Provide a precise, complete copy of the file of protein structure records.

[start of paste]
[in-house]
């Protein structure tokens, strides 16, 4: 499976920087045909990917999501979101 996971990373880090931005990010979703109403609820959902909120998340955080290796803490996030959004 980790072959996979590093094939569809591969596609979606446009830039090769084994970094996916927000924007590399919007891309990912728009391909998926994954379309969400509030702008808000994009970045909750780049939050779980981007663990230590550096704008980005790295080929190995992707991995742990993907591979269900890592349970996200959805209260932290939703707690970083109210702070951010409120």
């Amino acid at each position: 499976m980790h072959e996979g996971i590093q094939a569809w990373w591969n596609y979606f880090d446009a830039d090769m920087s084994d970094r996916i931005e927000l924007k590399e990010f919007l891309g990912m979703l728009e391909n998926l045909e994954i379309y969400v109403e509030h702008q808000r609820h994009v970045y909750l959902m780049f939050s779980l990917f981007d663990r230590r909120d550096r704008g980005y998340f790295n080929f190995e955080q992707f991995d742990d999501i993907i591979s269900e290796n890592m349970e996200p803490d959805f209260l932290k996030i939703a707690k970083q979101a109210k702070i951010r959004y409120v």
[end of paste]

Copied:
[in-house]
């Protein structure tokens, strides 16, 4: 499976920087045909990917999501979101 996971990373880090931005990010979703109403609820959902909120998340955080290796803490996030959004 980790072959996979590093094939569809591969596609979606446009830039090769084994970094996916927000924007590399919007891309990912728009391909998926994954379309969400509030702008808000994009970045909750780049939050779980981007663990230590550096704008980005790295080929190995992707991995742990993907591979269900890592349970996200959805209260932290939703707690970083109210702070951010409120």
């Amino acid at each position: 499976m980790h072959e996979g996971i590093q094939a569809w990373w591969n596609y979606f880090d446009a830039d090769m920087s084994d970094r996916i931005e927000l924007k590399e990010f919007l891309g990912m979703l728009e391909n998926l045909e994954i379309y969400v109403e509030h702008q808000r609820h994009v970045y909750l959902m780049f939050s779980l990917f981007d663990r230590r909120d550096r704008g980005y998340f790295n080929f190995e955080q992707f991995d742990d999501i993907i591979s269900e290796n890592m349970e996200p803490d959805f209260l932290k996030i939703a707690k970083q979101a109210k702070i951010r959004y409120v």